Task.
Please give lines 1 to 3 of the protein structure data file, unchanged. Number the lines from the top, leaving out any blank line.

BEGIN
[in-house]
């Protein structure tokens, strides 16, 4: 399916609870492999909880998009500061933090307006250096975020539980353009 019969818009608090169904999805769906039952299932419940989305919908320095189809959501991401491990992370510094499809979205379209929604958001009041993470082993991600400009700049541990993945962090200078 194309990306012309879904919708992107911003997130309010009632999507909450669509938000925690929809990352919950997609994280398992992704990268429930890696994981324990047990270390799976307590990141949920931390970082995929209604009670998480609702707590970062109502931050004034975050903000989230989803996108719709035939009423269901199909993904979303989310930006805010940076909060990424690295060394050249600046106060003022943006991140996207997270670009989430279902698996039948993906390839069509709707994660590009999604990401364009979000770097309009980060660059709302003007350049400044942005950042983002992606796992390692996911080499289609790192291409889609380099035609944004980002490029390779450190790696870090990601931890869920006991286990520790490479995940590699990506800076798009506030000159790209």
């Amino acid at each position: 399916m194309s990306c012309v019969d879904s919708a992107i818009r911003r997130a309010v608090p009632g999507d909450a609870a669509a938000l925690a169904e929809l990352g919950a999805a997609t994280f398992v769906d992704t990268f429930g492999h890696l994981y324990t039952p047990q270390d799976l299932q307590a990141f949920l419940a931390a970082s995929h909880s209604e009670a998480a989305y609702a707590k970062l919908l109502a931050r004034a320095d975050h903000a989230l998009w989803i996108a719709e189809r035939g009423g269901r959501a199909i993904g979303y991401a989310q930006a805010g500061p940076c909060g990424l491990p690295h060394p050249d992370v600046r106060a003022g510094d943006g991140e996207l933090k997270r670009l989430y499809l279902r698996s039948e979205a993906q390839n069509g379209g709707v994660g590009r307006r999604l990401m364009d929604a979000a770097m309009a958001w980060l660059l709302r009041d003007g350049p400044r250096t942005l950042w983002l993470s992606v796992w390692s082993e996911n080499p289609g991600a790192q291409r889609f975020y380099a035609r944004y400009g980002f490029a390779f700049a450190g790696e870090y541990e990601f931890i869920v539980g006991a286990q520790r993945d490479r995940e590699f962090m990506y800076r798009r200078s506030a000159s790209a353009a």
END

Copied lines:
[in-house]
């Protein structure tokens, strides 16, 4: 399916609870492999909880998009500061933090307006250096975020539980353009 019969818009608090169904999805769906039952299932419940989305919908320095189809959501991401491990992370510094499809979205379209929604958001009041993470082993991600400009700049541990993945962090200078 194309990306012309879904919708992107911003997130309010009632999507909450669509938000925690929809990352919950997609994280398992992704990268429930890696994981324990047990270390799976307590990141949920931390970082995929209604009670998480609702707590970062109502931050004034975050903000989230989803996108719709035939009423269901199909993904979303989310930006805010940076909060990424690295060394050249600046106060003022943006991140996207997270670009989430279902698996039948993906390839069509709707994660590009999604990401364009979000770097309009980060660059709302003007350049400044942005950042983002992606796992390692996911080499289609790192291409889609380099035609944004980002490029390779450190790696870090990601931890869920006991286990520790490479995940590699990506800076798009506030000159790209």
């Amino acid at each position: 399916m194309s990306c012309v019969d879904s919708a992107i818009r911003r997130a309010v608090p009632g999507d909450a609870a669509a938000l925690a169904e929809l990352g919950a999805a997609t994280f398992v769906d992704t990268f429930g492999h890696l994981y324990t039952p047990q270390d799976l299932q307590a990141f949920l419940a931390a970082s995929h909880s209604e009670a998480a989305y609702a707590k970062l919908l109502a931050r004034a320095d975050h903000a989230l998009w989803i996108a719709e189809r035939g009423g269901r959501a199909i993904g979303y991401a989310q930006a805010g500061p940076c909060g990424l491990p690295h060394p050249d992370v600046r106060a003022g510094d943006g991140e996207l933090k997270r670009l989430y499809l279902r698996s039948e979205a993906q390839n069509g379209g709707v994660g590009r307006r999604l990401m364009d929604a979000a770097m309009a958001w980060l660059l709302r009041d003007g350049p400044r250096t942005l950042w983002l993470s992606v796992w390692s082993e996911n080499p289609g991600a790192q291409r889609f975020y380099a035609r944004y400009g980002f490029a390779f700049a450190g790696e870090y541990e990601f931890i869920v539980g006991a286990q520790r993945d490479r995940e590699f962090m990506y800076r798009r200078s506030a000159s790209a353009a």